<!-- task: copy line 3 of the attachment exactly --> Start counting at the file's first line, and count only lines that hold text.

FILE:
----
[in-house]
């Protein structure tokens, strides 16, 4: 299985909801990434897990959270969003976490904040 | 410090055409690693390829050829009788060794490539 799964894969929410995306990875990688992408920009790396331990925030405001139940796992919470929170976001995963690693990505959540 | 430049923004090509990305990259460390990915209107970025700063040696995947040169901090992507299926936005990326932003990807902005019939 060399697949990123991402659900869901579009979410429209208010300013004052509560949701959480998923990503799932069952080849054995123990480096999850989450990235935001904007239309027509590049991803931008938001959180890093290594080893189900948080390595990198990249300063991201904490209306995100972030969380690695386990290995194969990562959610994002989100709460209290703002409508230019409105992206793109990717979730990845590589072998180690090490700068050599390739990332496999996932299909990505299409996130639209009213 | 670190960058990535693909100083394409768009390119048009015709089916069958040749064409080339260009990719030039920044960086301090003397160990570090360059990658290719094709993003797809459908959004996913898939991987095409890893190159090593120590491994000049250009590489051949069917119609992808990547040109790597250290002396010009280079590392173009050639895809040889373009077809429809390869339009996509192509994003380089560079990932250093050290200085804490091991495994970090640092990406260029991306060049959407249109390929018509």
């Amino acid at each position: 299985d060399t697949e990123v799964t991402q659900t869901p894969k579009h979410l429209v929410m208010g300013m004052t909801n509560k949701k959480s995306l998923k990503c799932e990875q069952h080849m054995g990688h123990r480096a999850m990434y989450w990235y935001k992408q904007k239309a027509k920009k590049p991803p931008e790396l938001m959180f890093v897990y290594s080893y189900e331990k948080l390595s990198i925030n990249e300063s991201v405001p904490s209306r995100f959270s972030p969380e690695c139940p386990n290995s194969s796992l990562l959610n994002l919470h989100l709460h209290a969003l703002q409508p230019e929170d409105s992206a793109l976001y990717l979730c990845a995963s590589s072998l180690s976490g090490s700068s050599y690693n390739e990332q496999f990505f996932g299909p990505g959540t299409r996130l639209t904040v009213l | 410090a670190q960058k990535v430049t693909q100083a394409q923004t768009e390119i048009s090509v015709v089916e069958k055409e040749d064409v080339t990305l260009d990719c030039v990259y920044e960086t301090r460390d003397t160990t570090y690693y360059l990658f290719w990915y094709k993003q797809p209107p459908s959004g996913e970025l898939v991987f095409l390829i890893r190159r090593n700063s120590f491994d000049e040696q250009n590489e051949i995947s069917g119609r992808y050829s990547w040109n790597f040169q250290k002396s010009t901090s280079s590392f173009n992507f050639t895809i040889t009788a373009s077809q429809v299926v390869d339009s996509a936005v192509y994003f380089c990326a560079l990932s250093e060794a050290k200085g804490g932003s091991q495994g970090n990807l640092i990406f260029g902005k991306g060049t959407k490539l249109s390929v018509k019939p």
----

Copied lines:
């Amino acid at each position: 299985d060399t697949e990123v799964t991402q659900t869901p894969k579009h979410l429209v929410m208010g300013m004052t909801n509560k949701k959480s995306l998923k990503c799932e990875q069952h080849m054995g990688h123990r480096a999850m990434y989450w990235y935001k992408q904007k239309a027509k920009k590049p991803p931008e790396l938001m959180f890093v897990y290594s080893y189900e331990k948080l390595s990198i925030n990249e300063s991201v405001p904490s209306r995100f959270s972030p969380e690695c139940p386990n290995s194969s796992l990562l959610n994002l919470h989100l709460h209290a969003l703002q409508p230019e929170d409105s992206a793109l976001y990717l979730c990845a995963s590589s072998l180690s976490g090490s700068s050599y690693n390739e990332q496999f990505f996932g299909p990505g959540t299409r996130l639209t904040v009213l | 410090a670190q960058k990535v430049t693909q100083a394409q923004t768009e390119i048009s090509v015709v089916e069958k055409e040749d064409v080339t990305l260009d990719c030039v990259y920044e960086t301090r460390d003397t160990t570090y690693y360059l990658f290719w990915y094709k993003q797809p209107p459908s959004g996913e970025l898939v991987f095409l390829i890893r190159r090593n700063s120590f491994d000049e040696q250009n590489e051949i995947s069917g119609r992808y050829s990547w040109n790597f040169q250290k002396s010009t901090s280079s590392f173009n992507f050639t895809i040889t009788a373009s077809q429809v299926v390869d339009s996509a936005v192509y994003f380089c990326a560079l990932s250093e060794a050290k200085g804490g932003s091991q495994g970090n990807l640092i990406f260029g902005k991306g060049t959407k490539l249109s390929v018509k019939p």